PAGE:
FILM Celebrating the Cinematography of Jamaica and Trinidad & Tobago: Joebell and America, directed by Asha Lovelace (Jamaica)Friday, Feb. 3, 6:30 p.m. (Studio Theatre)Based on the true story by Earl Lovelace, Joebell and America tells the story of Joebell, a gambler who concocts a risky plan to escape to the promise and fantasy of America. Prepared to leave everything behind, including his newly-found romance with the village beauty, Joebell sets out for his final destination. The film received the Best International Narrative Feature Award at the Women’s International Film Festival.Celebrating Black Canadian Filmmakers: Devotion, directed by Dawn Wilkinson (Canada)Friday, Feb. 3, 9:30 p.m. (Studio Theatre)Alice, a bi-racial 11-year-old girl, has recently lost her mother in a car accident caused by her father’s drunk driving. As father and daughter begin a new life, Alice is haunted by nightmares and memories of her mother’s death and the new woman in her father’s life. Winner of the Best Feature Award at the San Francisco Urban Kidz Film Festival, the Star! Audience Choice Award at the ReelWorld Film Festival and the 1st Annual Tony Stoltz Completion Fund Award.Celebrating the Cinematography of Jamaica and Trinidad & Tobago: Saturday, Feb. 4, 1:30 p.m. (Studio Theatre)A series of short films celebrating the richness of Jamaican and Trinidadian cinema.• Caribbean Skin, African Identity, directed by Mandisa Patin (Trinidad & Tobago)Caribbean Skin is a documentary that examines the concept of African identity as it has evolved over generations in Trinidad & Tobago. In it, the director explores her own identity using the Emancipation Day parade and its rituals as a starting point for her journey. Interviews with African-Caribbean scholars define and explain some of the complexities of race in this society.• Directions, directed by Renee Pollonais (Trinidad & Tobago)No one gives directions like a Trinidadian. In this short dramatization of that endearing and frustrating phenomenon, a number of persons are asked to give directions to a well-known Port of Spain landmark, with hilarious results. Directions received the People’s Choice Award at the Trinidad & Tobago Film Festival. • Entry Denied, directed by Christopher Browne (Jamaica)Entry Denied follows the story of a young Jamaican footballer from the ghetto of Kingston who is refused a visa to take up a scholarship at a university in the US. Dramatic events and coincidences conspire to take the story to an alternate conclusion. • Now Jimmy!, directed by Mary Wells (Jamaica)Now Jimmy! is a short documentary that explores land rights issues. The film follows a riveting and unusual story about the title character, a squatter who has built a out of salvaged materials on prime Jamaican real estate. The film received the Outstanding Documentary from the Caribbean Award by the Sheryl Lee Ralph Jamerican Film & Music Festival, iscreened at TIFF and chosen by UNESCO to be a part of an international selection of films from around the world for the new Radio-Television Afghanistan. Celebrating Black Filmmakers: Lying Lips, directed by Oscar Micheaux in partnership with COMMFFEST Saturday, Feb. 4, 5 p.m. (Studio Theatre)Lying Lips is a 1939 drama starring Edna Mae Harris and Robert Earl Jones (the father of James Earl Jones) that follows a nightclub singer who refuses to "date" customers, so she's framed for the murder of her aunt, convicted of the killing and sent to prison. However, her friend, who is a police detective, doesn't believe she did it and sets out to prove her innocence.Celebrating Black Canadian Filmmakers: Finder of Lost Children, directed by Ricardo Scipio (Trinidad & Tobago)Saturday, Feb. 4, 7:30 p.m. (Studio Theatre)Finder of Lost Children is the story of two half-sisters that meet for the first time after the funeral of the father neither one of them knew. These reluctant siblings make a road trip to deal with their father’s meager possessions and discover the existence of several other lost brothers and sisters who are unaware of their father’s passing. The film was screened at the Hollywood Black Film Festival and at CaribbeanTales Film Festival.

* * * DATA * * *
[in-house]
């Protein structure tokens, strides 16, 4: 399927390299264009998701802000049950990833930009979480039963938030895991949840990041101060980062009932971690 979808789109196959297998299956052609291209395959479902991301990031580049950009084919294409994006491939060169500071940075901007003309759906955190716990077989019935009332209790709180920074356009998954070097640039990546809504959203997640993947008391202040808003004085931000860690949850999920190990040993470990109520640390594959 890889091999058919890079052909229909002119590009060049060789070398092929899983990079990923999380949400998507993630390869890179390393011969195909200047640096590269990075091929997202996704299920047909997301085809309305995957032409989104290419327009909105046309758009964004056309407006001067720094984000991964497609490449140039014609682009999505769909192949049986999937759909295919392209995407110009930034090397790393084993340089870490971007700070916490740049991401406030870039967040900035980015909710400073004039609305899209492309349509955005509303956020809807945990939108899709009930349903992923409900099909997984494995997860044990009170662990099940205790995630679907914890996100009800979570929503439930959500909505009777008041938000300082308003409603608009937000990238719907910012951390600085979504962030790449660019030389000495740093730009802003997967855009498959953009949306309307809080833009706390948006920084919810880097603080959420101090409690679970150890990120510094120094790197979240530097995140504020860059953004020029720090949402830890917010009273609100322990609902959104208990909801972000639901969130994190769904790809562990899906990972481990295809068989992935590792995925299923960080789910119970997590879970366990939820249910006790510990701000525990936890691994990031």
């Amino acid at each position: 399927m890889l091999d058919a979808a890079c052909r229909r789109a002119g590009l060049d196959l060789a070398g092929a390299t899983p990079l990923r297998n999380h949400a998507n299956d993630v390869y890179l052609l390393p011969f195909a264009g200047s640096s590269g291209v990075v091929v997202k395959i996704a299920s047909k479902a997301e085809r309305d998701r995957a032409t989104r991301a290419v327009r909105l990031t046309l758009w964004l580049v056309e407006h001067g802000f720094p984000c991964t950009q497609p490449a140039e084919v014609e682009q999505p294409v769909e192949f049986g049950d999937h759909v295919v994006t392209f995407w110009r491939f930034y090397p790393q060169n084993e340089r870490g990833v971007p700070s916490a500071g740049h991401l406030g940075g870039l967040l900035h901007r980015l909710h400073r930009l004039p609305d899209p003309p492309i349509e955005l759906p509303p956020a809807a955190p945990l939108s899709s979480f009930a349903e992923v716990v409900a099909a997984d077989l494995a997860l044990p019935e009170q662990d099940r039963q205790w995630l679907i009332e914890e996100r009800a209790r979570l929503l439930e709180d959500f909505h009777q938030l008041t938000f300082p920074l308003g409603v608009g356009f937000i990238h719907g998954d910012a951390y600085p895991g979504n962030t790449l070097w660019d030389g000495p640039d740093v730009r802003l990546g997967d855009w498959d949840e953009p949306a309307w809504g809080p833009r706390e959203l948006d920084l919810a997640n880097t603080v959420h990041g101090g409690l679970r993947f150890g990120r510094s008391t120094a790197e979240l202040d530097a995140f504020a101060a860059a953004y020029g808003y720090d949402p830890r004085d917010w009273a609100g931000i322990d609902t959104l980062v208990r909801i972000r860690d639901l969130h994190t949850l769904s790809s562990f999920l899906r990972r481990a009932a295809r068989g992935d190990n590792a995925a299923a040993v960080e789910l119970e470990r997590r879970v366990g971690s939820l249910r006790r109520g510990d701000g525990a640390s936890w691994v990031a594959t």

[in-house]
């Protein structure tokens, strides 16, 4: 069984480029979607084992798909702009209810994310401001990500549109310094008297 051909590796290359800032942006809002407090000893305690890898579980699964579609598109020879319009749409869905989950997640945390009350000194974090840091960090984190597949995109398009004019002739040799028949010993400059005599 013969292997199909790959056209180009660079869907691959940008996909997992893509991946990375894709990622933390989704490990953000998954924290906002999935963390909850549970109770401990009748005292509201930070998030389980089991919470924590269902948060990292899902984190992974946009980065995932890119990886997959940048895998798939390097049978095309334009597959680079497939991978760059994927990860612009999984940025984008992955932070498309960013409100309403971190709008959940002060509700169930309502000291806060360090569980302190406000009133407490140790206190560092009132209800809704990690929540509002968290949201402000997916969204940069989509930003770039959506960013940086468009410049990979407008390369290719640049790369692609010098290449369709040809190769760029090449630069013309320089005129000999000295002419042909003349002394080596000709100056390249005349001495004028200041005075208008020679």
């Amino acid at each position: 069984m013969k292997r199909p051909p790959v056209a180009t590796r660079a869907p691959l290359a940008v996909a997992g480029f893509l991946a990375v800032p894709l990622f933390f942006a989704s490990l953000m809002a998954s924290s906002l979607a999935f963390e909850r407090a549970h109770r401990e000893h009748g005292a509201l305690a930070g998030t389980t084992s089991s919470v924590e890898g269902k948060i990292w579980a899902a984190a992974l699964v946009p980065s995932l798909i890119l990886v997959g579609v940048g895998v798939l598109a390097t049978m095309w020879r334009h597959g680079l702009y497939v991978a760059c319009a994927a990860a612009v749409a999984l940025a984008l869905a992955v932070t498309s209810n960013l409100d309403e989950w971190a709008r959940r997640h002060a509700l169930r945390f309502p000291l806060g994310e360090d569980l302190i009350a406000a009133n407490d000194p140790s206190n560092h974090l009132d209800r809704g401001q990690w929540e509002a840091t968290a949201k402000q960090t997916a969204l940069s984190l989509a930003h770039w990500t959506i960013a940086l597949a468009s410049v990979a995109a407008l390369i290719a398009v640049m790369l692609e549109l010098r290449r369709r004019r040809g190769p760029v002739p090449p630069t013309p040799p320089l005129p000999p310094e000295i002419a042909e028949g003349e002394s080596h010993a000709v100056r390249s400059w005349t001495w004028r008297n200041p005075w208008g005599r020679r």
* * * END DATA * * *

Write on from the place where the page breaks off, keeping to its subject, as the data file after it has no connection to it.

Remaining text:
COMEDYCANADA Vs. USA Comedy Clash Saturday, Feb. 4, 7-9 p.m. (Brigantine Room)Team USA (Sheldon Johnson and Zack Johnson) challenge Team Canada (Jay Martin and Trixx) to a side-splitting duel of jokes and more jokes. The event sees the best comics from each country squaring off in a serious game of humour.